Tuesday, August 18, 2009

Things Change

One of the most important elements of any criminal prosecution in America is the identification of the suspect beyond a reasonable doubt.

This has been a concern for law enforcement officials for millenia. In many ancient societies, criminals were branded or otherwise multilated in order to identify them.

A frenchman, Eugéne François Vidocq (1775-1857), of the Sûreté was the first person to actually try a system that used more scientific (and less brutal) methods to identify criminals. He simply proposed memorizing how people looked using policemen with above average memories - it wasn't much but it was a start. This was aided by the use of photography.

Another frenchman Alphonse Bertillon (1853-1914) developed a more rigorous system using physical measurements of the criminal. Starting around 1870, these measurements were rendered into a formula. About thirty years later the Bertillon System was discredited when it proven to be unreliable in a case in Kansas.

Fingerprints have been also been used to verify authorship or ownership for thousands of years. The Persians used them in the 1500's on government documents and the fact that no two fingerprints seemed alike was observed and a treatise written in 1686 by Marcello Malpighi, a Bologna , Italy, university professor.

The use of fingerprints as a means to ascertain personal identity slowly formed during the nineteenth century. In 1888 Sir Francis Galton, cousin to Charles Darwin, began to investigate the use of a criminal identification system based on fingerprints. The first criminal prosecution to actually use fingerprints to identify a suspect occurred in 1892 in Argentina. Both the Bertillon system and a rudimentary fingerprint classification system were in use in Argentina at the time.

In 1900 England adopted the Henry fingerprint classification system and in 1901 the Fingerprint Branch was created in Scotland Yard.

In the United States, the first government agency to utilize fringerprints for identifying criminals was the New York State Bureau of Prisons in 1903. In 1924 the FBI was ordered by Congress to create a fingerprint identification division. By 1946 over 100 million fingerprint cards were on file.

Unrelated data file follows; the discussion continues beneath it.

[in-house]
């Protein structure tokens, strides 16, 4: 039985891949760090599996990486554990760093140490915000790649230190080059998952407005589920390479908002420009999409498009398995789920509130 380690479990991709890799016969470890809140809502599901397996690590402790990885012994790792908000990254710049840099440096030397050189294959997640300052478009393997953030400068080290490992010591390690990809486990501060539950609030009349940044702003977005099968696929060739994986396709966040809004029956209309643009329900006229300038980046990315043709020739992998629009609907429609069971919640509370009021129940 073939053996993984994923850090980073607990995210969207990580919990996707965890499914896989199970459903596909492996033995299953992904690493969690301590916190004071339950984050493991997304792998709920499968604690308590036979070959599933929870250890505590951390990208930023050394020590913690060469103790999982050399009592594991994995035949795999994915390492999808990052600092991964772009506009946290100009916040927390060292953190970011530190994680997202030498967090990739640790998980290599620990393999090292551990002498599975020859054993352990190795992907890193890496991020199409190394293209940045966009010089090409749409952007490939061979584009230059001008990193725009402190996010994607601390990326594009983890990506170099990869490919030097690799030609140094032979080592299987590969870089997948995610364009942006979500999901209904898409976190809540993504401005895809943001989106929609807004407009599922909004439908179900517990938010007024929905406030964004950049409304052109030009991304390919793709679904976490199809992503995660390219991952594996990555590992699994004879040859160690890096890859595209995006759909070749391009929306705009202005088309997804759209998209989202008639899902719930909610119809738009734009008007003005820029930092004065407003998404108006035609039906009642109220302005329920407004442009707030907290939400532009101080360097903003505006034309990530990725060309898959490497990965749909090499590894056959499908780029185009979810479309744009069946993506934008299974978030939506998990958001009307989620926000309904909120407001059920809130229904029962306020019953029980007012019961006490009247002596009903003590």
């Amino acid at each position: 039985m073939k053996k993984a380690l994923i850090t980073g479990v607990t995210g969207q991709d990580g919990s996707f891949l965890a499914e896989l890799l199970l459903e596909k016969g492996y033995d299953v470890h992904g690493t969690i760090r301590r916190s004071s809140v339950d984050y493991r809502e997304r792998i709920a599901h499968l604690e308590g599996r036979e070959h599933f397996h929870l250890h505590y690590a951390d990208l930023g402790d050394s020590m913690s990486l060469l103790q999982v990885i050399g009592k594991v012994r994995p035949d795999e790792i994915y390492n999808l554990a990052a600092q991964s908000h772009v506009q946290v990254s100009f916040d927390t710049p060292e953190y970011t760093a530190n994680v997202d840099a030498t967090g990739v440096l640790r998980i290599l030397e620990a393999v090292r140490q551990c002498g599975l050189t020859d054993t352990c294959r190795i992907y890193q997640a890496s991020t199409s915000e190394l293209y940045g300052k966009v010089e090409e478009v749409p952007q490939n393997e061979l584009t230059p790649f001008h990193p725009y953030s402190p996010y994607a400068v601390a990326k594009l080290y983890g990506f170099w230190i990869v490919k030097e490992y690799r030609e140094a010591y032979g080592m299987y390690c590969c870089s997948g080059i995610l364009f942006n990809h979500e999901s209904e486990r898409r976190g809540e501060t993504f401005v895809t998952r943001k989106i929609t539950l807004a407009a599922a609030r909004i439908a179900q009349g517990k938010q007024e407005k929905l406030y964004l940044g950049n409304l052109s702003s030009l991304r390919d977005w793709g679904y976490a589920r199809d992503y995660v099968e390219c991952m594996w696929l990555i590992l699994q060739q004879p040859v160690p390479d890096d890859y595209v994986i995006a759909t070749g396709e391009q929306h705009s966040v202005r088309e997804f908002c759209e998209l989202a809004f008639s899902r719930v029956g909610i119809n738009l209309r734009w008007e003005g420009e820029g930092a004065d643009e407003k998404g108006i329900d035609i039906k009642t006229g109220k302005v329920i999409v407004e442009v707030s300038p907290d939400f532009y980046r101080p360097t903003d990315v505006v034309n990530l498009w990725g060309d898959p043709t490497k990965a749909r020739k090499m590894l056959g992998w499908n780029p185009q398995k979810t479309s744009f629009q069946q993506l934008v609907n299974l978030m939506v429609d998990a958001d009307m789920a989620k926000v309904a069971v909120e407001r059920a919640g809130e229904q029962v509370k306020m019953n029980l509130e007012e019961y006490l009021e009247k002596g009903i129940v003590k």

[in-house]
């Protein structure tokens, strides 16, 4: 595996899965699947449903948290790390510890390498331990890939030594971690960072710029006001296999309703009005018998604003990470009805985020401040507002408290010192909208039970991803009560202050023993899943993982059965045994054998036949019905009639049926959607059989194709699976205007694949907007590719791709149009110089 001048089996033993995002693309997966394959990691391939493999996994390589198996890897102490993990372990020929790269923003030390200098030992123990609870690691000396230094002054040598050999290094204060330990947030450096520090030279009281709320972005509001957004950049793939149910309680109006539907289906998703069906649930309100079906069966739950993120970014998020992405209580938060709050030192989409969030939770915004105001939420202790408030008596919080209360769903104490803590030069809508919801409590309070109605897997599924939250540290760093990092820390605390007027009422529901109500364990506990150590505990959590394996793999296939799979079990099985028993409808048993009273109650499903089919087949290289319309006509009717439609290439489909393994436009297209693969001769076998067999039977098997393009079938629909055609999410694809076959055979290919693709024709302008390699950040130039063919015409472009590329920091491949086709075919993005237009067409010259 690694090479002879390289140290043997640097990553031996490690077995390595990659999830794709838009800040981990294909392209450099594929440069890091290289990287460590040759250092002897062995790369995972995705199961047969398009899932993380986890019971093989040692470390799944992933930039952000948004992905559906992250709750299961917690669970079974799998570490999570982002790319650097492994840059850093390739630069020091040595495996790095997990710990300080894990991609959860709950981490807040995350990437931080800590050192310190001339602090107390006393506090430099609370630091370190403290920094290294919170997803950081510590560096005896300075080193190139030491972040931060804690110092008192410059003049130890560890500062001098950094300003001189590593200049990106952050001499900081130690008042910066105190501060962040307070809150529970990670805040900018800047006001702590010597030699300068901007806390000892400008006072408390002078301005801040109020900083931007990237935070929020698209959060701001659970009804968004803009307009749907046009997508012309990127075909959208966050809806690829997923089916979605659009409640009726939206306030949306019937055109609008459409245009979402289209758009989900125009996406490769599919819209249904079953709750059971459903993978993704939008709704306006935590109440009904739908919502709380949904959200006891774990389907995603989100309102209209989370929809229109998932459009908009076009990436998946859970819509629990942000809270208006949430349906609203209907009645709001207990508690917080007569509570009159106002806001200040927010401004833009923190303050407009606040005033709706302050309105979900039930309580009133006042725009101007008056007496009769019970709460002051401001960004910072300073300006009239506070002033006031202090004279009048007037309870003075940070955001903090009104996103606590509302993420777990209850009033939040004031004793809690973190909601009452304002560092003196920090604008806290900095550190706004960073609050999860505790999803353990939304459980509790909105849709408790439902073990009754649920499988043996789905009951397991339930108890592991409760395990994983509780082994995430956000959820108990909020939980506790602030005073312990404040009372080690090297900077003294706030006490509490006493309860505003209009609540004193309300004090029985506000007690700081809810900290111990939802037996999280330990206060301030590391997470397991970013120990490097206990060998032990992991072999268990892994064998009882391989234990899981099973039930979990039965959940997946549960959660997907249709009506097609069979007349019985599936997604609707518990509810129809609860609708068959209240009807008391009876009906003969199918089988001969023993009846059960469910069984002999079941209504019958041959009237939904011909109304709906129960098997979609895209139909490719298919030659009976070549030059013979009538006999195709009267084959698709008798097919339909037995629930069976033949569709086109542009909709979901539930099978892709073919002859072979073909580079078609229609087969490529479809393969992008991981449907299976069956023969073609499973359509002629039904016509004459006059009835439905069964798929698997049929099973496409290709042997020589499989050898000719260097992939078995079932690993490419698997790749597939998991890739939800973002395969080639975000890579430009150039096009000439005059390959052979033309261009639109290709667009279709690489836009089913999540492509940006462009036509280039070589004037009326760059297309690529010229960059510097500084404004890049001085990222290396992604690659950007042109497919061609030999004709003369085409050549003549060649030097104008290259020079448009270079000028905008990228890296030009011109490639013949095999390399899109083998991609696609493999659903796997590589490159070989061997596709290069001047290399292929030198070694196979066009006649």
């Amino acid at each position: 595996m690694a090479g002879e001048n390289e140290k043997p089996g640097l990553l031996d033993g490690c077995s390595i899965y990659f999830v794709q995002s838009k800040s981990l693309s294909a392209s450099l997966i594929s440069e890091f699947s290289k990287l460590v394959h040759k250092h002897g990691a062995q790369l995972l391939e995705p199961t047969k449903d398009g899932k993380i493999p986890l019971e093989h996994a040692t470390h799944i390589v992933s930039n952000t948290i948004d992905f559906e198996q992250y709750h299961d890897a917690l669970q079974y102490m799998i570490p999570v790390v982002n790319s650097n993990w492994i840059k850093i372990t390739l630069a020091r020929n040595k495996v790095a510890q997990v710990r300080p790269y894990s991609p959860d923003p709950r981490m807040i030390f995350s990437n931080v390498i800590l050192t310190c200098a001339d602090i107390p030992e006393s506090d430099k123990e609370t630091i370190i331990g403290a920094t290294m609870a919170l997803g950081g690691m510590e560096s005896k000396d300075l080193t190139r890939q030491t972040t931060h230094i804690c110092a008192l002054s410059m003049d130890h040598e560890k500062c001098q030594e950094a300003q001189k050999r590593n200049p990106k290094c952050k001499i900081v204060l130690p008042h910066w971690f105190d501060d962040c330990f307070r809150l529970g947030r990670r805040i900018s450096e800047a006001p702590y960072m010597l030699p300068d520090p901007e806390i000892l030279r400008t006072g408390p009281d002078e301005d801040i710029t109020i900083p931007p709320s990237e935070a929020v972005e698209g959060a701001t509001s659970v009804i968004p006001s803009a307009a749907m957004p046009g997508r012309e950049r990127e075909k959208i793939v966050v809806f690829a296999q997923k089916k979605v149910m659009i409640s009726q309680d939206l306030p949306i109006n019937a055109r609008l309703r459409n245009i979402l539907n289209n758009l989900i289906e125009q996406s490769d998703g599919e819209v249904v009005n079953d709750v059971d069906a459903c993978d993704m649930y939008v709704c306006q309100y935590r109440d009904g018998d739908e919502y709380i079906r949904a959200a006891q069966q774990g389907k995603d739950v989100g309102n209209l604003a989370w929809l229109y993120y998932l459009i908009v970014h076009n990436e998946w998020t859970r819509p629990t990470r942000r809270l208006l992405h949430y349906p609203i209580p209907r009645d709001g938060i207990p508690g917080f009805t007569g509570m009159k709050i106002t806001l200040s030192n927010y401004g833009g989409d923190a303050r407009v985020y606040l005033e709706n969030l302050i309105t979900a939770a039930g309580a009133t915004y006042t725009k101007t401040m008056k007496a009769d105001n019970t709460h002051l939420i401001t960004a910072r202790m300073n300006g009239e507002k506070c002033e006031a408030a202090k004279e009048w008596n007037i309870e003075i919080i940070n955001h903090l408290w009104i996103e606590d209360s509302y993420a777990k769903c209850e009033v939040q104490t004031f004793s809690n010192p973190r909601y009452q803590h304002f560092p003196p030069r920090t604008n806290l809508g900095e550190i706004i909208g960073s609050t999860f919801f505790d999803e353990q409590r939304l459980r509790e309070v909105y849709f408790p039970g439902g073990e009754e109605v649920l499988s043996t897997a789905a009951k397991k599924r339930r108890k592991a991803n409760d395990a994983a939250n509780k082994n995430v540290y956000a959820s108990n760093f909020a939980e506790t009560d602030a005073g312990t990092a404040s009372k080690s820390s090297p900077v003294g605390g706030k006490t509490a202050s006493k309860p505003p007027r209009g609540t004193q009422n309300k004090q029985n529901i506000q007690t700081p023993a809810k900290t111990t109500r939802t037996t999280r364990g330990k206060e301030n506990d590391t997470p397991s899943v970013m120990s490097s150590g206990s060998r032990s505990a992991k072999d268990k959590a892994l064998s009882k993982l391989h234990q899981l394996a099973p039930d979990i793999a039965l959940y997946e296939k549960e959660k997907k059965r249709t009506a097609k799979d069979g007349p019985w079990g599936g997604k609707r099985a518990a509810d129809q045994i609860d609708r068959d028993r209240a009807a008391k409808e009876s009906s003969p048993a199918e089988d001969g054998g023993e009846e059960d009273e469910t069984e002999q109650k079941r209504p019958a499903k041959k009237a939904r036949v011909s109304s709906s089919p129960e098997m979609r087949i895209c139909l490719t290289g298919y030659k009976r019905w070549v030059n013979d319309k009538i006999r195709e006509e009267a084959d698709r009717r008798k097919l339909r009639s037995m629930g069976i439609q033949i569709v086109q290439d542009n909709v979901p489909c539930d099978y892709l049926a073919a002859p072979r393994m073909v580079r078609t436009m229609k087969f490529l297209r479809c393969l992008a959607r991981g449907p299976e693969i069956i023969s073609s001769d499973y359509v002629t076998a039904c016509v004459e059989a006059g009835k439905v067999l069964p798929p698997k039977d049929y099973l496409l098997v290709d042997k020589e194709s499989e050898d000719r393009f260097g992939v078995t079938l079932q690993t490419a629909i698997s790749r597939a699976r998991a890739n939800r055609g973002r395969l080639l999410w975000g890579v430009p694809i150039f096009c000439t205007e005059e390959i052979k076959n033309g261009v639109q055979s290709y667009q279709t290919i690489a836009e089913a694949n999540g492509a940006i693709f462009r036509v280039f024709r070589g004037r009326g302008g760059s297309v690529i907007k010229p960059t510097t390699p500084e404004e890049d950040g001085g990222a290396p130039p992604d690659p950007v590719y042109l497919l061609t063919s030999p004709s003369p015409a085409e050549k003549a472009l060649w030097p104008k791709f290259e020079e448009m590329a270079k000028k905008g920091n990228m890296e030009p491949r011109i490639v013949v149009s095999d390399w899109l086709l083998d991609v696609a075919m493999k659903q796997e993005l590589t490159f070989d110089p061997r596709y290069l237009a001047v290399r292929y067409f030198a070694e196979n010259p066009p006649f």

Now persons who are arrested are fingerprinted by special booking scanners. The defendant just palces his hands on the plastic lenses and a laser scans his prints. The prints are then stored in automated systems (AFIS) that classify them and search for hits.

Fingerprints are still a valuable tool, but the use of DNA has opened up entirely new identification techniques. DNA testing was haled as the new standard for criminal identification; states now routinely take DNA samples from everyone arrested for a fingerprintable offense (misdemeanors and felonies). This was widely greeted as progress, as the most accurate, infallable scientific method for determining the identity of a criminal or victim.

Until now.

Israeli scientists have shown that DNA evidence can be manufactured and used to implicate innocent people. In fact, for someone who has access to the equipment, it is easier to fabricate DNA evidence than it is to fake a fingerprint.

Of course this is not a situation where your typical crackhead will whip up a batch of fake DNA and smear it all over the prostitute he just killed. The equipment and skill set needed for this is still fairly sophisticated and beyond most citizens.

But I wonder about governments and the expensive laboratories they maintain...

1 comment:

Empoprises said...

(Disclosure: I work for an AFIS vendor, but these views are my own.)

As with any criminal technological advance, there needs to be a corresponding advance on the law enforcement end.

In this particular case, the paper was written by someone from a company, Nucleix, that claims to be able to detect fake DNA. "Nucleix’s test to tell if a sample has been fabricated relies on the fact that amplified DNA — which would be used in either deception — is not methylated, meaning it lacks certain molecules that are attached to the DNA at specific points, usually to inactivate genes."

But...I read a blog comment that stated, "But of course any competent molecular biologist will point out that it is simple to use a simple CpG methyltransferase treatment to methylate the amplified DNA." Yeah, simple.

But presumably law enforcement could in turn detect that simple CpG metawhatever treatment, and so forth.

So in effect, DNA becomes like currency and other items - ways need to be developed to determine if they are real or fake.

Then again, several people have pointed out that it's easier to steal someone's hair and plant it at a crime scene, rather than to go through the trouble to fabricate DNA.